Aieee, no! The last thing we need is a carbon tax riddled with as many exemptions as your ridiculous US tax code, and that is what you are asking for. It needs to be a flat tax, and that's it. Anything else and you'll be crawling with lobbyists. Oh yes, *you'd* put in just "good" exemptions, of course: but you won't be in charge of it.

Also, could you explain again why the US raising a tax on petrol starves children in Somalia? I missed the logic flow somewhere.

> What causes the problem is the huge difference in available money between the Yukon owner and the gruel subsistence family

That doesn't sound right. If you're a subsistence farmer, you live off your own produce. If the US, somehow, causes the price of world food to rise, then that doesn't affect you (other than giving you the option to sell any surplus at a higher price; it isn't quite clear to me why you think that would be bad).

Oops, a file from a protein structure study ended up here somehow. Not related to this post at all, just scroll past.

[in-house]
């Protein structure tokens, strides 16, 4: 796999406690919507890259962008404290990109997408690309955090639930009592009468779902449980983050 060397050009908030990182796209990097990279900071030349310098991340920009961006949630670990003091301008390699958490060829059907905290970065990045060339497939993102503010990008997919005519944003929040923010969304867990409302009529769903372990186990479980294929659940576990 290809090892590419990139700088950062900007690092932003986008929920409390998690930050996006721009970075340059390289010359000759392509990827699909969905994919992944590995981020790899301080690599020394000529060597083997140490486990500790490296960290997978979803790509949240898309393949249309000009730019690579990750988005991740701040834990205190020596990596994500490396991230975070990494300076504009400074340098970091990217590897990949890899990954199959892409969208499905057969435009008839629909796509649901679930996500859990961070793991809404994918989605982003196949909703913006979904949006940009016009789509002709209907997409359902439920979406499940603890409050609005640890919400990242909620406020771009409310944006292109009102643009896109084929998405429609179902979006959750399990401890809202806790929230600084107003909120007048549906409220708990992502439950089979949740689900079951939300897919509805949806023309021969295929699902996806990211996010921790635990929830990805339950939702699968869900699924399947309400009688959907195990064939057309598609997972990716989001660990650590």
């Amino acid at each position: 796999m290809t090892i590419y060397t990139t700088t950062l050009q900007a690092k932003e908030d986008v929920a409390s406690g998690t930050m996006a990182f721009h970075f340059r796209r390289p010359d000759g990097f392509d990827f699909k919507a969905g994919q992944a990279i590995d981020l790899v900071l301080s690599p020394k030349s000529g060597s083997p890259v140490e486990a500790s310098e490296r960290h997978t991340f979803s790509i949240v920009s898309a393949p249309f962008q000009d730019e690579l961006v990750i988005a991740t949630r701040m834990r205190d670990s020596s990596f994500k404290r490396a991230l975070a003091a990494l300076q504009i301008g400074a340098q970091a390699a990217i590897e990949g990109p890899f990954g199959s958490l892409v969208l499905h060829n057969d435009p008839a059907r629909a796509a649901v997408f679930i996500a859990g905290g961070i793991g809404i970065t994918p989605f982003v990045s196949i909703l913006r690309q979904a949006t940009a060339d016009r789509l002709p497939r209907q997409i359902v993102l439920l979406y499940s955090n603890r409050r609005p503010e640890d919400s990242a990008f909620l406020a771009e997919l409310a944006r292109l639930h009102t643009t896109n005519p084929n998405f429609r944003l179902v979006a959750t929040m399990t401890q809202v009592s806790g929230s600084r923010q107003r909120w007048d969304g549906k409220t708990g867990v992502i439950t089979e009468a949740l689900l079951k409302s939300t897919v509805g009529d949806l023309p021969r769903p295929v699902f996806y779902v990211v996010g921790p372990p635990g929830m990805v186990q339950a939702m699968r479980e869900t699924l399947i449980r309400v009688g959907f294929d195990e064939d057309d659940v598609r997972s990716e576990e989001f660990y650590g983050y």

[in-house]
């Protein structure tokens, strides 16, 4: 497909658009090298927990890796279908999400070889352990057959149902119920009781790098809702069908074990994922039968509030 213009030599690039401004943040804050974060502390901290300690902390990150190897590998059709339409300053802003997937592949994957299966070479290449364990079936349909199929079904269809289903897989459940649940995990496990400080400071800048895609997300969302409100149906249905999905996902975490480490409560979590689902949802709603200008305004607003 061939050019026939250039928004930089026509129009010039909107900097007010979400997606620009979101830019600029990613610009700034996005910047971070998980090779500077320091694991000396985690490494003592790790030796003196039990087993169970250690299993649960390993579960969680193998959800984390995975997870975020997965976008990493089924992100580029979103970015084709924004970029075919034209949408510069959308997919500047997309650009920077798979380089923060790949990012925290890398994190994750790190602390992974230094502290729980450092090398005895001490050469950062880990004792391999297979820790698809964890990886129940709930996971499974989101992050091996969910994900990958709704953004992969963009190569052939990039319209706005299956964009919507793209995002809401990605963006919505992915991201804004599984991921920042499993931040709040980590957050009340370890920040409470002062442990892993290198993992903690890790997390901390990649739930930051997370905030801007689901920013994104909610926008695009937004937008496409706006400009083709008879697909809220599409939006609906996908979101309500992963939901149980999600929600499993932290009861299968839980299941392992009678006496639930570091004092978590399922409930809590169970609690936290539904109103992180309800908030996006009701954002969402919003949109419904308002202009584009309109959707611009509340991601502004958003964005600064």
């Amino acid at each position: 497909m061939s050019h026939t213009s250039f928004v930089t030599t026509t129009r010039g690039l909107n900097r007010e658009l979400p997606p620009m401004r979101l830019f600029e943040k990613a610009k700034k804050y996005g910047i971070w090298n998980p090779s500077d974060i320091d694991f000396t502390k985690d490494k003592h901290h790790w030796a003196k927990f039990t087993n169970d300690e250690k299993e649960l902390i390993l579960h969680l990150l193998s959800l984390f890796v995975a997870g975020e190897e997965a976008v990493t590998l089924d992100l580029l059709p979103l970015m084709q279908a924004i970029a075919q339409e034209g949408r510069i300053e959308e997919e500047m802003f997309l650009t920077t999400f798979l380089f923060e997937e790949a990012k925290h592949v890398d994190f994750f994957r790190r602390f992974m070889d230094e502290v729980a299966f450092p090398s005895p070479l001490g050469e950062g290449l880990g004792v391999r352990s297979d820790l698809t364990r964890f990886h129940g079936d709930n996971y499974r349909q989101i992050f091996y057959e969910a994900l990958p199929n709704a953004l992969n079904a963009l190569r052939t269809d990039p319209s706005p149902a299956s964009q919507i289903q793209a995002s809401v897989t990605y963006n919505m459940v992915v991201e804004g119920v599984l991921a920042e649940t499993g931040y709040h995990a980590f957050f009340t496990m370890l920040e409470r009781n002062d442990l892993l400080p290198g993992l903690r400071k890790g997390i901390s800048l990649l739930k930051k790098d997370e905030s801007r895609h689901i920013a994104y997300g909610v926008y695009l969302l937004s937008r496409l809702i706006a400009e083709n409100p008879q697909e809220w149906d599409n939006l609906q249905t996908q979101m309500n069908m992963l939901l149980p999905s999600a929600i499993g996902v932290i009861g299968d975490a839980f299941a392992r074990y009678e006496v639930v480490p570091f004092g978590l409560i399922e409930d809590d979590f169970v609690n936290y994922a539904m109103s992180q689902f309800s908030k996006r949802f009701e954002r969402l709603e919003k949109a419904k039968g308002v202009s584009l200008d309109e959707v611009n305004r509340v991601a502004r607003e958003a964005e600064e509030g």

Michael Tobis said...

P1a) Yes, I know. But having a tax designed to make relatively innocent low-rent rednecks miserable is exactly what we don't need politically, and it's also, actually, unfair.

P1b) 10% of "petrol" in the US is actually corn ethanol, for stupid reasons that nobody outside the corn growing states likes. It is widely alleged that this demand on corn drives prices up of low-grade agricultural products. It's probably at least marginally true.

P2) I mean someone who subsists on marketplace gruel, not someone who manages to raise it from a gruel plant

William M. Connolley said...

P1a) It isn't designed with that purpose, as you know. Why say it is? Over here, we have petrol prices something like 2* yours. Society has not collapsed. And why exactly is it "unfair"? By what measure?

P1b) Yes, your corn ethanol is insane. The solution is to stop subsidising it. You have a political problem. But what has that got to do with carbon taxes?